It can be difficult to get Federal Disability Retirement if you are unfamiliar with the process, but ultimately, the benefits of Federal Disability Retirement are worth the effort.
Receiving Federal Disability Retirement can seem like a daunting task. There are a lot of eligibility and qualification requirements, and initial denials have been increasing. But don’t forget there are some steps you can take to increase your chances of success. Understanding all of the requirements, consulting with an expert, and being prepared to appeal, if necessary, can help you navigate this process and increase your chances of getting the benefits you deserve!
Federal Disability Retirement is a benefit available to federal employees who have an injury or illness that prevents them from performing their job. This benefit is provided by the Office of Personnel Management (OPM), who determines whether or not you are eligible.
In order to be eligible for this benefit, you must be a FERS career federal employee, with at least 18 months of creditable service, and an injury or illness that prevents you from fully performing your job.
To qualify for Federal Disability Retirement:
- You must have a diagnosed medical condition, which is defined as a health impairment resulting from a disease or injury, including a psychiatric disease
- Your medical diagnosis must be expected to last 12 months or one year
- Your disability must cause a service deficiency in performance, attendance, or conduct, after a period of useful and efficient service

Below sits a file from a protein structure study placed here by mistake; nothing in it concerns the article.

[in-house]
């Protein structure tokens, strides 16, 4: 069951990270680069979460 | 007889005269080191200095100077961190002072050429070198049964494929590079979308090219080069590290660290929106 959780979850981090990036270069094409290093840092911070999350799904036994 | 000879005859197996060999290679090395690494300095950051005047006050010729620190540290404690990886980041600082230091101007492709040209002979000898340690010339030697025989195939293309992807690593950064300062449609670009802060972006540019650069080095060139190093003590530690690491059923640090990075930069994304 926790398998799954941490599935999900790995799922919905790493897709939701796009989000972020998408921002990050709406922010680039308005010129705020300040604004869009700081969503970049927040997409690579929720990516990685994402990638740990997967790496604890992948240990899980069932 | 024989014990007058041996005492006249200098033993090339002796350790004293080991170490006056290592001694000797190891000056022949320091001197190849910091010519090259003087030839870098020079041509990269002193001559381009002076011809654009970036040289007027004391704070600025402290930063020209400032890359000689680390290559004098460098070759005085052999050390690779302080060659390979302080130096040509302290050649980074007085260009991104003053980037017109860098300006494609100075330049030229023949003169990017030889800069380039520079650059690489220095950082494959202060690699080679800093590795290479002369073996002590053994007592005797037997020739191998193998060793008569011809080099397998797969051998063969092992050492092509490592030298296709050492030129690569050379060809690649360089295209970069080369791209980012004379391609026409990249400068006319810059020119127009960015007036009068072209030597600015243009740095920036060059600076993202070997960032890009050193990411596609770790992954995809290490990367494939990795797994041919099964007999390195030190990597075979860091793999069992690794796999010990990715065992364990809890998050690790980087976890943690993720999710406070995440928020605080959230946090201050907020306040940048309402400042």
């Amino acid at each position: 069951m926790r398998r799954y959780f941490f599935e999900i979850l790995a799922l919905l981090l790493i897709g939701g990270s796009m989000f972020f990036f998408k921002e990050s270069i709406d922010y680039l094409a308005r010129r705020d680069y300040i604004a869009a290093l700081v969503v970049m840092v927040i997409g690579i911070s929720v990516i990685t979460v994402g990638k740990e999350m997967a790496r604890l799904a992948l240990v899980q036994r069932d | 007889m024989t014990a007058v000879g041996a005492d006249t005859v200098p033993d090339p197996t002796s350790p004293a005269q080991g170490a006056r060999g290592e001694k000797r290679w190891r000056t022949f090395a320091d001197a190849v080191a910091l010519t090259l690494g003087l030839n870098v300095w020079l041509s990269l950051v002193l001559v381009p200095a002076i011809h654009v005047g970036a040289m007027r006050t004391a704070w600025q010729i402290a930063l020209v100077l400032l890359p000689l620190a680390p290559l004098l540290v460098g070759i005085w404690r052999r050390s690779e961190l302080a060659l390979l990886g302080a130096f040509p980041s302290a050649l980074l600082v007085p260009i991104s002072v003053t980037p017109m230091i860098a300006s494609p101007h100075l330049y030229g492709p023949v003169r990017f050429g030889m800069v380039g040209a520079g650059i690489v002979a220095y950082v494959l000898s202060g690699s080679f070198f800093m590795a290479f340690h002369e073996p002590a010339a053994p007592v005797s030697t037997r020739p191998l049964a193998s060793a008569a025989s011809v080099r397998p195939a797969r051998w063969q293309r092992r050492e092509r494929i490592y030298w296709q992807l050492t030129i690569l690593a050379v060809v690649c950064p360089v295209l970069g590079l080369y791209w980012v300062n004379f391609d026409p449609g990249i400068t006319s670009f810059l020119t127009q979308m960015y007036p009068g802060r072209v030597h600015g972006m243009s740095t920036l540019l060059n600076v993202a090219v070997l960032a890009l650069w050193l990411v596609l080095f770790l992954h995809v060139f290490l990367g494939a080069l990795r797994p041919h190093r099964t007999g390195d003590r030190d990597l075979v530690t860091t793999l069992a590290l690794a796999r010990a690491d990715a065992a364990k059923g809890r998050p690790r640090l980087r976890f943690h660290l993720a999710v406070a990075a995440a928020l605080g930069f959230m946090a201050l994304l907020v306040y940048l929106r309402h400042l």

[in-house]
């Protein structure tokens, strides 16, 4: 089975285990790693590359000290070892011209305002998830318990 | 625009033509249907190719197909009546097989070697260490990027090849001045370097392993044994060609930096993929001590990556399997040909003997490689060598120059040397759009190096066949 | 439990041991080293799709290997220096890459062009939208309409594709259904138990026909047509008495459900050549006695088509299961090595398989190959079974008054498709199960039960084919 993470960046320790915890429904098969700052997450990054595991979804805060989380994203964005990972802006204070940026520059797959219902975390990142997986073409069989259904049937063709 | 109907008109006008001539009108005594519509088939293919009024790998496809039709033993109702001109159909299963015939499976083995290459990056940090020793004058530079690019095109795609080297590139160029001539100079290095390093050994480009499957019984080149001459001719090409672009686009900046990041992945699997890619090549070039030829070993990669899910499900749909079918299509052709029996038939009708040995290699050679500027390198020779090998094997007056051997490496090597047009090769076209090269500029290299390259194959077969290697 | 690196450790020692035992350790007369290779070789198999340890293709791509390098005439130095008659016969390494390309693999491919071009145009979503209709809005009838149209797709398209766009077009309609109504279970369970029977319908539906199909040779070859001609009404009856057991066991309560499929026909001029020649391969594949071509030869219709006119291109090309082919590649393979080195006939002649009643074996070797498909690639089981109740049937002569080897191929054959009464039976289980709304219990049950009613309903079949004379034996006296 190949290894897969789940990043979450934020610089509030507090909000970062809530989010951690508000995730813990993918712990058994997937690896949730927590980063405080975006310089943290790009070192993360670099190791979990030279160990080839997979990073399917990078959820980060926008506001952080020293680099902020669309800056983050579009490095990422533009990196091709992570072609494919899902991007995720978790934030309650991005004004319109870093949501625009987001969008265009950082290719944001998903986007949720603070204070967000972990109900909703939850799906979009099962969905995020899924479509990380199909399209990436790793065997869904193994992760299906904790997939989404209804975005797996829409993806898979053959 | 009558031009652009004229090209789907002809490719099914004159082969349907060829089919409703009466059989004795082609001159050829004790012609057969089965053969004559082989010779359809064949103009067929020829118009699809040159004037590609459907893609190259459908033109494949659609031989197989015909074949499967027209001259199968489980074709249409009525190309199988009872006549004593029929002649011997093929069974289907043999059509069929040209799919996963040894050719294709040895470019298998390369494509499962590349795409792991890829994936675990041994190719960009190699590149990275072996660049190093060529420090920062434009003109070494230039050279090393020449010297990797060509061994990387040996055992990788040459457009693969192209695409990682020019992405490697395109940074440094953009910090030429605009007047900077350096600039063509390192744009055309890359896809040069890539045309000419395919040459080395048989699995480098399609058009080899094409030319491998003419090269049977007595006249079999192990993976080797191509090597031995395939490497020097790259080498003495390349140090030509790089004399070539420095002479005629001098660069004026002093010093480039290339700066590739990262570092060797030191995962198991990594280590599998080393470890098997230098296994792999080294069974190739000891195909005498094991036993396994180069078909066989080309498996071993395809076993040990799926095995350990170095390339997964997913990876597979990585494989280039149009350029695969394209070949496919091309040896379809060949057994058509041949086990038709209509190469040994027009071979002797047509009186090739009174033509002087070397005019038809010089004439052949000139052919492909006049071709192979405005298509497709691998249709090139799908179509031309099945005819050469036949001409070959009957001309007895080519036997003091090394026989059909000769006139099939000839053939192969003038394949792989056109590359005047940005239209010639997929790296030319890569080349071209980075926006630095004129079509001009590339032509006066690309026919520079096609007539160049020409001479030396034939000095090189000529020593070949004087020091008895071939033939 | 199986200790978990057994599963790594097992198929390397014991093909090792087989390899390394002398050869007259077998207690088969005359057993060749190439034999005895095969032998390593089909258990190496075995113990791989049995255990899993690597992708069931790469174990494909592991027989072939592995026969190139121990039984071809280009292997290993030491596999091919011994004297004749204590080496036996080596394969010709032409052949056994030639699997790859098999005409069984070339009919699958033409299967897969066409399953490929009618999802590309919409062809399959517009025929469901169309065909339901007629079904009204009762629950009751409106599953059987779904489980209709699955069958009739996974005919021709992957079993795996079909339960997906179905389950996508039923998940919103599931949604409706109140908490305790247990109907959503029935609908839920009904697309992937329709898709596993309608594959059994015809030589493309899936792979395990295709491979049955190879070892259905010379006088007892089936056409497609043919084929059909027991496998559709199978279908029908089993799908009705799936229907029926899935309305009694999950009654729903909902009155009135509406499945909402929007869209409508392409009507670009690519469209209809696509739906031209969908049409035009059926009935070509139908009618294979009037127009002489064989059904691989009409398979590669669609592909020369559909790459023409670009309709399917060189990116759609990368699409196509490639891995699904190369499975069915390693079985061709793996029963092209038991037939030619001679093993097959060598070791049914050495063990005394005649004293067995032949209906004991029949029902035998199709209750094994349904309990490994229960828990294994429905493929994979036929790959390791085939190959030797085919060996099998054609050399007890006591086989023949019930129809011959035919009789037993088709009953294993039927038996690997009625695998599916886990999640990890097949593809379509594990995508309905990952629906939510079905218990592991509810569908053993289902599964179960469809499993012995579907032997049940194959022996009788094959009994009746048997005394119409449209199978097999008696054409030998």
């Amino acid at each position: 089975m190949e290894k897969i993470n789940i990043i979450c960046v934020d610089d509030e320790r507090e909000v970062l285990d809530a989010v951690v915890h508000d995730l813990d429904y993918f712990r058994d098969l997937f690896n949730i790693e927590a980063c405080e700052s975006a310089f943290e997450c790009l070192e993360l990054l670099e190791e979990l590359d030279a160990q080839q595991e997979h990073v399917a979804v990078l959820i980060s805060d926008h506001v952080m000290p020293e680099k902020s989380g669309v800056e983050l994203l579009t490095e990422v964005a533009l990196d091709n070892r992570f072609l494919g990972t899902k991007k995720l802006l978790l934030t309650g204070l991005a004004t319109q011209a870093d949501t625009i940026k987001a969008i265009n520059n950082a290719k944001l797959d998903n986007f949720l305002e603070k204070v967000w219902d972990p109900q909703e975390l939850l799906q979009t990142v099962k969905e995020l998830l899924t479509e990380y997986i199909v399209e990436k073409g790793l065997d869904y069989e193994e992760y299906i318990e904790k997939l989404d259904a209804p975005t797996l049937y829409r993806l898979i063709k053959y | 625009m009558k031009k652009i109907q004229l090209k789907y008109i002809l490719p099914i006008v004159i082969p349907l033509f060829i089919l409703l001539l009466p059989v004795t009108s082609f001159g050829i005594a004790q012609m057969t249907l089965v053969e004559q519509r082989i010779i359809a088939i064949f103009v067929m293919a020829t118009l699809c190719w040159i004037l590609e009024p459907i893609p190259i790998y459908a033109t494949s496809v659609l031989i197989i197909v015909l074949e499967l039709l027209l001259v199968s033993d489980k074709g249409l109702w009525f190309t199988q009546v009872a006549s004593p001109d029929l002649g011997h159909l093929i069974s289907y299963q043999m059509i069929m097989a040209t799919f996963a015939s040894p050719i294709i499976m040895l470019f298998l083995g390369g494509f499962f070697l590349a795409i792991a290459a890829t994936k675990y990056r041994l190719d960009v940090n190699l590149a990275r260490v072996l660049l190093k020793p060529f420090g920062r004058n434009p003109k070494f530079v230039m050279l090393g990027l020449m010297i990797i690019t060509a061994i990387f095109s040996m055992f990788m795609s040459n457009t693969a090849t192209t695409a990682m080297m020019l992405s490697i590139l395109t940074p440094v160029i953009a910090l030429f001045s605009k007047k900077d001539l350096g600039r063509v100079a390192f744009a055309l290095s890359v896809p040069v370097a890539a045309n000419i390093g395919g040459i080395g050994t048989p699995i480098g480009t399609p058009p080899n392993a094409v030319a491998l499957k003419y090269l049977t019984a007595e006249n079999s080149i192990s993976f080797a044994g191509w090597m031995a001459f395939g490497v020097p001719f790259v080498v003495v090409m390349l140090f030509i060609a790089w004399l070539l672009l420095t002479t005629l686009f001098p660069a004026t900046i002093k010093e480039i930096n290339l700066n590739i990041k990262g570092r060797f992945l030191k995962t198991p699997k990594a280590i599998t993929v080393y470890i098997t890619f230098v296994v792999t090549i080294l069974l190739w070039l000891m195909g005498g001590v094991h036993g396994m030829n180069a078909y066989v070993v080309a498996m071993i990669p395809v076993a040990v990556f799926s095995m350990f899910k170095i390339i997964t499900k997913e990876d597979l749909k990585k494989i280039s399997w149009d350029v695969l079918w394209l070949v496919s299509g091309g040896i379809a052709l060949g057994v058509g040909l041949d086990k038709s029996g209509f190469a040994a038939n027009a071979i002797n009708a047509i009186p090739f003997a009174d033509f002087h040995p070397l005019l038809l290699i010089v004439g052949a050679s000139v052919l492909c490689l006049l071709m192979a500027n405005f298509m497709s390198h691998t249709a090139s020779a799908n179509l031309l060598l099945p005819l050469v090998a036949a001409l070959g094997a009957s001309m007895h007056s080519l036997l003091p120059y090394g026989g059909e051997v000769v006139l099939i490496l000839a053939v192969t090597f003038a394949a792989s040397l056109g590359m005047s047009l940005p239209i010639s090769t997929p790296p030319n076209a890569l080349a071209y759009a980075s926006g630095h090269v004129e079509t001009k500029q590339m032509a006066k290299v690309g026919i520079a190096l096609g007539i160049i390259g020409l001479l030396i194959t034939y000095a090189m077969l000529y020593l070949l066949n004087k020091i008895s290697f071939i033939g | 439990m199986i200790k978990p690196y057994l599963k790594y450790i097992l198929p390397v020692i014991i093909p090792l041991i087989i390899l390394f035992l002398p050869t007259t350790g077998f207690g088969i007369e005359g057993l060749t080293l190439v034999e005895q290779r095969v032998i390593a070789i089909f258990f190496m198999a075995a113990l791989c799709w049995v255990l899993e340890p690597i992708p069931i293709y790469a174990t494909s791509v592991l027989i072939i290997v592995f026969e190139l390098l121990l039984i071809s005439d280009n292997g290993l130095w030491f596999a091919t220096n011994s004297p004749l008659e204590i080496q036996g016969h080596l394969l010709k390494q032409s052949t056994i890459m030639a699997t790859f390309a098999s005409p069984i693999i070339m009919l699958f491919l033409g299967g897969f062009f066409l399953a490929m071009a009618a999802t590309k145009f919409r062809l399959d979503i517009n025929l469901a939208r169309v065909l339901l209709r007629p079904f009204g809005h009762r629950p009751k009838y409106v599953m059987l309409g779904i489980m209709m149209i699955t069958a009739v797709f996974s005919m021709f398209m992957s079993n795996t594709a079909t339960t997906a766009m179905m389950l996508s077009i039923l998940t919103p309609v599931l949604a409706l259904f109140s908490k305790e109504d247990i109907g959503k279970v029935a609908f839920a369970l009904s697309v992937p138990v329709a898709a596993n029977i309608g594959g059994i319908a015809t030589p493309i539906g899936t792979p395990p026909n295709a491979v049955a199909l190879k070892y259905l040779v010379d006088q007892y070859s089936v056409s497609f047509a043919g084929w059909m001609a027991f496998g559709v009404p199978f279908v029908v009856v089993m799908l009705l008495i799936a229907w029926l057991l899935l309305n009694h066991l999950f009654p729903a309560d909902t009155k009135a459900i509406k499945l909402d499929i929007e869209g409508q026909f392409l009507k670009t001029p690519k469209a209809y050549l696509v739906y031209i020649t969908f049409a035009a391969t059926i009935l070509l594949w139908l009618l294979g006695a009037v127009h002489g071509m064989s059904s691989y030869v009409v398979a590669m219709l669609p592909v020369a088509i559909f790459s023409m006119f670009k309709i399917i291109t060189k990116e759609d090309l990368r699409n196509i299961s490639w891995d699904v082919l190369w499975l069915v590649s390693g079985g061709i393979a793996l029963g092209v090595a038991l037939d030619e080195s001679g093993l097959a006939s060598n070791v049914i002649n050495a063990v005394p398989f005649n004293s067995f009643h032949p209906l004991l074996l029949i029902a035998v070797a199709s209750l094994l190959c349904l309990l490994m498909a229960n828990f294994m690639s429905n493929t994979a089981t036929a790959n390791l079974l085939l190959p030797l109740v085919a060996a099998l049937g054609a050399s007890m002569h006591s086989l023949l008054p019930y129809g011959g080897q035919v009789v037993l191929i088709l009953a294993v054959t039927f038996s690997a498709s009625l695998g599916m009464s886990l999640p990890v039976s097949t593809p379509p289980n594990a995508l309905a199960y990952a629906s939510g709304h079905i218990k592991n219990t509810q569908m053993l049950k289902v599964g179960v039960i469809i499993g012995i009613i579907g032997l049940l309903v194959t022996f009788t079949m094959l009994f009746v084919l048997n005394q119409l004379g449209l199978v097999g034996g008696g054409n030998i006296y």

- There must be a relationship between the service deficiency and the medical condition such that the medical condition has caused the service deficiency
- Your disability does not have to be work related, but it does have to have arisen or worsened while in your federal position
- Your agency must be unable to accommodate you without removing any of the essential functions of your job description
- Your agency must be unable to reassign you to a vacant position, at the same pay and grade level, within your commuting area, that you are qualified for
The application process for Federal Disability Retirement can be confusing, even for seasoned federal employees with years of experience filling out important documents. To apply for Federal Disability Retirement, you must fill out the SF 3107 Application for Immediate Retirement and the SF 3112 Documentation in Support of Disability Retirement.
Both of these forms will be filled out by you and your federal agency. You should maintain an open line of communication with your agency throughout the application process to ensure a smooth and successful transition.
If you are still on the rolls or within 30 days of your separation, you will submit your disability retirement application to your agency. If you have been separated for more than 30 days, you will submit your application directly to the OPM. You must apply for Federal Disability Retirement within one year of separating from your agency.
Federal Disability Retirement provides four main benefits that last until age 62, at which point your disability retirement will automatically transfer into your regular FERS retirement.